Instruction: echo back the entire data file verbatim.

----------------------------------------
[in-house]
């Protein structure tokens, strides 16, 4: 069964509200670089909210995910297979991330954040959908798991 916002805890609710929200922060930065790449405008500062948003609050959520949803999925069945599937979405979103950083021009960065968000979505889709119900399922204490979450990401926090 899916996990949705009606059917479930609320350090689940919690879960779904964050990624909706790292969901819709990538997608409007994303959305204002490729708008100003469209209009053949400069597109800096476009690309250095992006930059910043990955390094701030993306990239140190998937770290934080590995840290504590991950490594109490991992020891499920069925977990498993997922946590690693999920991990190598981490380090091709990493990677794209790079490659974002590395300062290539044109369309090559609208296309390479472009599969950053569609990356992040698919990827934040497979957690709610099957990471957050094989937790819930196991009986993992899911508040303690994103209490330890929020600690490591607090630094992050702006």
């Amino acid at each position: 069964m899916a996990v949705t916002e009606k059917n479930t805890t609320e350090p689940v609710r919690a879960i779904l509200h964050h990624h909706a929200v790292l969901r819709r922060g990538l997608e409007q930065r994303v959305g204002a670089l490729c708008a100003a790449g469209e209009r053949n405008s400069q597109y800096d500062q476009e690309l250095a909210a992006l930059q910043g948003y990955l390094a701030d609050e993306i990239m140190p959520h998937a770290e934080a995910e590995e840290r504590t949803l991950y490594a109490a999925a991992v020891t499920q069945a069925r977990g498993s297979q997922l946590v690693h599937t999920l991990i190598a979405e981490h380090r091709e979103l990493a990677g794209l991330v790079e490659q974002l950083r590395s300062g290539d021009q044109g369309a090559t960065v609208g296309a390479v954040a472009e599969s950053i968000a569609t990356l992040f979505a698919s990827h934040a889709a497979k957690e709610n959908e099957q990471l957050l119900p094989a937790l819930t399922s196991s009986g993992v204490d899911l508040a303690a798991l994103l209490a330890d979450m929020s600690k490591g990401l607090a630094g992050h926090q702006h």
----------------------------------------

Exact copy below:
[in-house]
């Protein structure tokens, strides 16, 4: 069964509200670089909210995910297979991330954040959908798991 916002805890609710929200922060930065790449405008500062948003609050959520949803999925069945599937979405979103950083021009960065968000979505889709119900399922204490979450990401926090 899916996990949705009606059917479930609320350090689940919690879960779904964050990624909706790292969901819709990538997608409007994303959305204002490729708008100003469209209009053949400069597109800096476009690309250095992006930059910043990955390094701030993306990239140190998937770290934080590995840290504590991950490594109490991992020891499920069925977990498993997922946590690693999920991990190598981490380090091709990493990677794209790079490659974002590395300062290539044109369309090559609208296309390479472009599969950053569609990356992040698919990827934040497979957690709610099957990471957050094989937790819930196991009986993992899911508040303690994103209490330890929020600690490591607090630094992050702006």
């Amino acid at each position: 069964m899916a996990v949705t916002e009606k059917n479930t805890t609320e350090p689940v609710r919690a879960i779904l509200h964050h990624h909706a929200v790292l969901r819709r922060g990538l997608e409007q930065r994303v959305g204002a670089l490729c708008a100003a790449g469209e209009r053949n405008s400069q597109y800096d500062q476009e690309l250095a909210a992006l930059q910043g948003y990955l390094a701030d609050e993306i990239m140190p959520h998937a770290e934080a995910e590995e840290r504590t949803l991950y490594a109490a999925a991992v020891t499920q069945a069925r977990g498993s297979q997922l946590v690693h599937t999920l991990i190598a979405e981490h380090r091709e979103l990493a990677g794209l991330v790079e490659q974002l950083r590395s300062g290539d021009q044109g369309a090559t960065v609208g296309a390479v954040a472009e599969s950053i968000a569609t990356l992040f979505a698919s990827h934040a889709a497979k957690e709610n959908e099957q990471l957050l119900p094989a937790l819930t399922s196991s009986g993992v204490d899911l508040a303690a798991l994103l209490a330890d979450m929020s600690k490591g990401l607090a630094g992050h926090q702006h």